These drugs could possibly come in the form of anti-inflammatory medications known as NSAIDs (Non-steroidal anti-inflammatory drugs) and may be coupled with some other pain relief that would need to be prescribed by your vet.


Image of a happy surgeon in their scrubs, giving a thumbs up

There are different types of surgery which depend on the age of your Cavalier and also the way the hips are displaced, these surgeries are:

Juvenile Pubic Symphysiodesis (JPS)

This surgery involves a fusion of a part of the pelvis which alters growth so that the location of the ball part of the ‘ball-and-socket’ hip joint is improved.

Triple Pelvic Osteotomy (TPO)

This surgery involves modifying the existing hip joint to improve the capture of the ball by the existing socket. 

Total hip replacement (THR)

This surgery involves cutting out the whole of the hip joint. The “ball” is replaced with a metal implant, and the “socket” is replaced with a plastic and metal implant. These implants can be attached to the bone using bone cement or may have a porous coating into which the bone can grow. 

Femoral Head and Neck Excision (FHNE)

This surgery involves the femoral head and neck (the “ball” part of the joint) being completely removed allowing a “false joint” to form.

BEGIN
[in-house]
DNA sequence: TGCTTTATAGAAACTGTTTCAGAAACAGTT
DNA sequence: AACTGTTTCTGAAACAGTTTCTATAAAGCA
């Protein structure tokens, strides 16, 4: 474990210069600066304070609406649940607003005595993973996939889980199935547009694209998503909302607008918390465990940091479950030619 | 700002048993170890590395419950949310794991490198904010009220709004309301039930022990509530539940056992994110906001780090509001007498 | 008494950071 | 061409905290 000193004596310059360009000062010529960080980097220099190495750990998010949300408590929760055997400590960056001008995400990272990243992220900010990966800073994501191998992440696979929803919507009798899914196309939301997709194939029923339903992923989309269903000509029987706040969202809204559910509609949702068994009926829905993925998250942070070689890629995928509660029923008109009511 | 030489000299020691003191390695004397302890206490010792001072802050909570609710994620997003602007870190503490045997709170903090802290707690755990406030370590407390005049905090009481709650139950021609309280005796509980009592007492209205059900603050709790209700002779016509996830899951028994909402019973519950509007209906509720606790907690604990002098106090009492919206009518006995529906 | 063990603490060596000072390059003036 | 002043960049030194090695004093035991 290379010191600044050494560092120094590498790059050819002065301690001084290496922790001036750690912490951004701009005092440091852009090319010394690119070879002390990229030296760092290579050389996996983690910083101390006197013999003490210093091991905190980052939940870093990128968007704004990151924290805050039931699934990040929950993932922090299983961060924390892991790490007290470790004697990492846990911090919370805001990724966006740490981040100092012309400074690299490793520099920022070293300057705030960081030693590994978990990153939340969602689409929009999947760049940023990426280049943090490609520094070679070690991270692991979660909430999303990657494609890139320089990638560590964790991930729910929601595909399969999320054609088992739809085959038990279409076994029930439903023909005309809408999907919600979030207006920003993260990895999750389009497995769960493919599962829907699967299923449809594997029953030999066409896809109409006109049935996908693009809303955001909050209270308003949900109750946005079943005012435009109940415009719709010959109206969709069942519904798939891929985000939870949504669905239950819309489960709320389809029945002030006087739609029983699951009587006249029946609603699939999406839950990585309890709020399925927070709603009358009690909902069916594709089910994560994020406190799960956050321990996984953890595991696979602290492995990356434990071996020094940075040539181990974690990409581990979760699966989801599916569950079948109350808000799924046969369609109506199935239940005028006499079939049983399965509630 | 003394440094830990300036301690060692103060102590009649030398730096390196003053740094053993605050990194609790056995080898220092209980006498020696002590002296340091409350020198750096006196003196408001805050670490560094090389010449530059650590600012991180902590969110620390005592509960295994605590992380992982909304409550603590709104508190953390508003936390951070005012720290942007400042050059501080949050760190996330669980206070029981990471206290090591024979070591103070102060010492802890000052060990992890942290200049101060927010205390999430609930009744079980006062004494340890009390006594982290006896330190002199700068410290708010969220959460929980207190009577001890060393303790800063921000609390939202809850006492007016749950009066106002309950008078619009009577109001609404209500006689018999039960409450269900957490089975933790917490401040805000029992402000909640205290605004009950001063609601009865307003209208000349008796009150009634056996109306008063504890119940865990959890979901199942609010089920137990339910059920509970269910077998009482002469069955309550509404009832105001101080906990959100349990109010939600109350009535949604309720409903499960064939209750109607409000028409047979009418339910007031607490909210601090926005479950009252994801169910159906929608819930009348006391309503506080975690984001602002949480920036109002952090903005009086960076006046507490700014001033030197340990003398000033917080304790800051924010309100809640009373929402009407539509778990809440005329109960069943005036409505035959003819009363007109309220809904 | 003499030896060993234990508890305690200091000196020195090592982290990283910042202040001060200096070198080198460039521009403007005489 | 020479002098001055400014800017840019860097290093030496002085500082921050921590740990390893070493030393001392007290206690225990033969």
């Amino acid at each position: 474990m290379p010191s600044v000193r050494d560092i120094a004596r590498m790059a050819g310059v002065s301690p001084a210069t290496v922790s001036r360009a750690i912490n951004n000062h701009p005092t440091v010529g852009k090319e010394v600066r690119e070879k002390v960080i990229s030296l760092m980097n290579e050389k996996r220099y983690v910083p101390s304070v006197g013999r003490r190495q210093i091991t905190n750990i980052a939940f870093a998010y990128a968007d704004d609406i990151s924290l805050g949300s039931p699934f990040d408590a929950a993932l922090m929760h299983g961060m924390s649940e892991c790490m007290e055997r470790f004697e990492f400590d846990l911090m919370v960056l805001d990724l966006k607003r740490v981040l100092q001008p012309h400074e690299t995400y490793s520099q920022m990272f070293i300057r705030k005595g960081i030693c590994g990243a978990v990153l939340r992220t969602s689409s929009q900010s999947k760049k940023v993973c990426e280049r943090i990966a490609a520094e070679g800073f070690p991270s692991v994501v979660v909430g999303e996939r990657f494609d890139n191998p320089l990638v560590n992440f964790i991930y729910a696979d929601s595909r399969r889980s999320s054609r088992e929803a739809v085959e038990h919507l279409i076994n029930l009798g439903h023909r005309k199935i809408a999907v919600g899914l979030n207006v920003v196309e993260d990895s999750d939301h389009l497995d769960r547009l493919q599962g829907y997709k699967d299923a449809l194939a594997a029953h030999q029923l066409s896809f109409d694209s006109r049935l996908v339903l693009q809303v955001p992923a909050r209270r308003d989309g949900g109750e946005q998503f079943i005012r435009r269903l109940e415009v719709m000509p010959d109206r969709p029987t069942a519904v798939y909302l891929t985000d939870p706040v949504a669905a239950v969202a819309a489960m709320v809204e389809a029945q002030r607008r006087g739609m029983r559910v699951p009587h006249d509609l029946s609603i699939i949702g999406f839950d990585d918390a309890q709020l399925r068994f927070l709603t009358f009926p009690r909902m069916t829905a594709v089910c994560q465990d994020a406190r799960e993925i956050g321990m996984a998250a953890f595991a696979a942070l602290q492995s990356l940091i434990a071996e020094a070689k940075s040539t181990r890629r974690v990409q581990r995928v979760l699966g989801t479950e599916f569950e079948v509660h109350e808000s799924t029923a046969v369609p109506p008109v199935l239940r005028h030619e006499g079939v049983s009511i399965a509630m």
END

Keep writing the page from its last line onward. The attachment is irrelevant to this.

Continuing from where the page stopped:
Things to Note

Remember that treatments such as hip dysplasia and other conditions can work out to be very expensive if you are paying for the costs yourself, so it may be wise to get pet insurance at a young age before your Cavvy starts to show any signs of illness or injury.

A lot of new dog owners are not aware that if you insure your dog after an injury or illness, then that will be regarded as a pre-existing condition and you will not be able to claim for that condition for the rest of your dog’s life, and so 100% of the cost for that condition will fall to you.

Hip Dysplasia in Older Cavaliers

As Cavaliers get older and hip dysplasia develops into something that is no longer manageable with drugs, surgery may be the only solution. However, some veterinarians will not operate on dogs older than 8 years old.

The reasoning behind this is that the dog is too old to withstand the rigors of the operation and also the anesthesia, but according to Noel Fitzpatrick (aka The Super Vet), surgery is an excellent option as it will rid your beloved Cavalier of pain within a matter of weeks, and if your Cavalier is otherwise fit and healthy then there should be no need to negate the advantages of surgery.

However, all dogs have a different medical history, so there is no ‘one-size-fits-all’ option. You will need to speak to your local veterinarian or animal surgeon to discuss the viable options for surgery. For example, our Cavvy, Lady, has a small, but manageable heart murmur and so if any type of surgery may be required, we have to discuss the minute details with regards to how long she will be under anesthesia, what type of anesthesia, and so on.

Remember that you have a responsibility to care for your best friend, and if you are in any way unsure of her or his health, then consult a veterinarian as soon as possible.


For more in-depth knowledge of Hip Dysplasia, please refer to the sources of my information.

4 thoughts on “Hip Dysplasia: Is Your Cavalier Likely To Get It”